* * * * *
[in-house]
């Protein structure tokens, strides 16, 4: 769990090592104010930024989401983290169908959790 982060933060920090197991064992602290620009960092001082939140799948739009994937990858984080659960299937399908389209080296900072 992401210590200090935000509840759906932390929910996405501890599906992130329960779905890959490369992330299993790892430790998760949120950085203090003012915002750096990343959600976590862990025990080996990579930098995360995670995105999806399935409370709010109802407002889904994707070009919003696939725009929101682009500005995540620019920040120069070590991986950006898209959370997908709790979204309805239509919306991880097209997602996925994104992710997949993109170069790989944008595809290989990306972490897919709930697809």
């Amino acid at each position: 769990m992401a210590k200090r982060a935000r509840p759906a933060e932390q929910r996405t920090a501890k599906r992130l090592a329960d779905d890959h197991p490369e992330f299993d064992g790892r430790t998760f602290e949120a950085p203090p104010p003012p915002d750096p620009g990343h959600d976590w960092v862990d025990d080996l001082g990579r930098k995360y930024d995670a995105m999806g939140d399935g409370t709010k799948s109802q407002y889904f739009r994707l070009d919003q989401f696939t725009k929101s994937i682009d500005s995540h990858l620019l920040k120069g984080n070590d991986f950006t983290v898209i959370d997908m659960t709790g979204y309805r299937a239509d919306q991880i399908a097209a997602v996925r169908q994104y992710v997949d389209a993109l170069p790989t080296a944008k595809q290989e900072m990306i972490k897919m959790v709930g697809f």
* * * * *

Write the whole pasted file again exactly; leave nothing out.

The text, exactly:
[in-house]
């Protein structure tokens, strides 16, 4: 769990090592104010930024989401983290169908959790 982060933060920090197991064992602290620009960092001082939140799948739009994937990858984080659960299937399908389209080296900072 992401210590200090935000509840759906932390929910996405501890599906992130329960779905890959490369992330299993790892430790998760949120950085203090003012915002750096990343959600976590862990025990080996990579930098995360995670995105999806399935409370709010109802407002889904994707070009919003696939725009929101682009500005995540620019920040120069070590991986950006898209959370997908709790979204309805239509919306991880097209997602996925994104992710997949993109170069790989944008595809290989990306972490897919709930697809």
């Amino acid at each position: 769990m992401a210590k200090r982060a935000r509840p759906a933060e932390q929910r996405t920090a501890k599906r992130l090592a329960d779905d890959h197991p490369e992330f299993d064992g790892r430790t998760f602290e949120a950085p203090p104010p003012p915002d750096p620009g990343h959600d976590w960092v862990d025990d080996l001082g990579r930098k995360y930024d995670a995105m999806g939140d399935g409370t709010k799948s109802q407002y889904f739009r994707l070009d919003q989401f696939t725009k929101s994937i682009d500005s995540h990858l620019l920040k120069g984080n070590d991986f950006t983290v898209i959370d997908m659960t709790g979204y309805r299937a239509d919306q991880i399908a097209a997602v996925r169908q994104y992710v997949d389209a993109l170069p790989t080296a944008k595809q290989e900072m990306i972490k897919m959790v709930g697809f």